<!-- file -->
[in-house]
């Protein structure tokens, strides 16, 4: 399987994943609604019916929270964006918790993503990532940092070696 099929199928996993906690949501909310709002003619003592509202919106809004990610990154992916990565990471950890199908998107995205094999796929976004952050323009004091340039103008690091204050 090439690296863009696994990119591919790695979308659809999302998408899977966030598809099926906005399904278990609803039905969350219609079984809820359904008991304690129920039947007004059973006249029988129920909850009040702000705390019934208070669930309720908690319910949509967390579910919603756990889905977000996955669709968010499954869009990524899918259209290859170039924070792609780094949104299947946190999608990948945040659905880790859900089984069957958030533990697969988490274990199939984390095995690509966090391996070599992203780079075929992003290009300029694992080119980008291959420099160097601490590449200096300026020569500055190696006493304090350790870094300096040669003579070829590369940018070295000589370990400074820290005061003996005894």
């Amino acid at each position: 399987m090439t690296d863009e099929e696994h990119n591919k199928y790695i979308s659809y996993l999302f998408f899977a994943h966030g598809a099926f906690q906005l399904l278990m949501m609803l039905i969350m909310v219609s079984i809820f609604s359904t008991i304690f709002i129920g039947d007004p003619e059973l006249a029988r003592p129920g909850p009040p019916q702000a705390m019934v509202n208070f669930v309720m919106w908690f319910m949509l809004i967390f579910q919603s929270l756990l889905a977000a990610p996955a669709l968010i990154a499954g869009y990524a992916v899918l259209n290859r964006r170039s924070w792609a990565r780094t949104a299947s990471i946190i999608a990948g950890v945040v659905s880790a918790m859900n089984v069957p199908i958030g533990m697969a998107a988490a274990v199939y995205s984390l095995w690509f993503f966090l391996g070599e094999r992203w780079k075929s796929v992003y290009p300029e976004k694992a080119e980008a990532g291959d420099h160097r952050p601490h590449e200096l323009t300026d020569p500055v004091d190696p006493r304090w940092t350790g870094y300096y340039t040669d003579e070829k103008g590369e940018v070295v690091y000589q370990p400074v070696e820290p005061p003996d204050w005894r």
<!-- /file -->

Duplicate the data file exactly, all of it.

[in-house]
């Protein structure tokens, strides 16, 4: 399987994943609604019916929270964006918790993503990532940092070696 099929199928996993906690949501909310709002003619003592509202919106809004990610990154992916990565990471950890199908998107995205094999796929976004952050323009004091340039103008690091204050 090439690296863009696994990119591919790695979308659809999302998408899977966030598809099926906005399904278990609803039905969350219609079984809820359904008991304690129920039947007004059973006249029988129920909850009040702000705390019934208070669930309720908690319910949509967390579910919603756990889905977000996955669709968010499954869009990524899918259209290859170039924070792609780094949104299947946190999608990948945040659905880790859900089984069957958030533990697969988490274990199939984390095995690509966090391996070599992203780079075929992003290009300029694992080119980008291959420099160097601490590449200096300026020569500055190696006493304090350790870094300096040669003579070829590369940018070295000589370990400074820290005061003996005894």
């Amino acid at each position: 399987m090439t690296d863009e099929e696994h990119n591919k199928y790695i979308s659809y996993l999302f998408f899977a994943h966030g598809a099926f906690q906005l399904l278990m949501m609803l039905i969350m909310v219609s079984i809820f609604s359904t008991i304690f709002i129920g039947d007004p003619e059973l006249a029988r003592p129920g909850p009040p019916q702000a705390m019934v509202n208070f669930v309720m919106w908690f319910m949509l809004i967390f579910q919603s929270l756990l889905a977000a990610p996955a669709l968010i990154a499954g869009y990524a992916v899918l259209n290859r964006r170039s924070w792609a990565r780094t949104a299947s990471i946190i999608a990948g950890v945040v659905s880790a918790m859900n089984v069957p199908i958030g533990m697969a998107a988490a274990v199939y995205s984390l095995w690509f993503f966090l391996g070599e094999r992203w780079k075929s796929v992003y290009p300029e976004k694992a080119e980008a990532g291959d420099h160097r952050p601490h590449e200096l323009t300026d020569p500055v004091d190696p006493r304090w940092t350790g870094y300096y340039t040669d003579e070829k103008g590369e940018v070295v690091y000589q370990p400074v070696e820290p005061p003996d204050w005894r």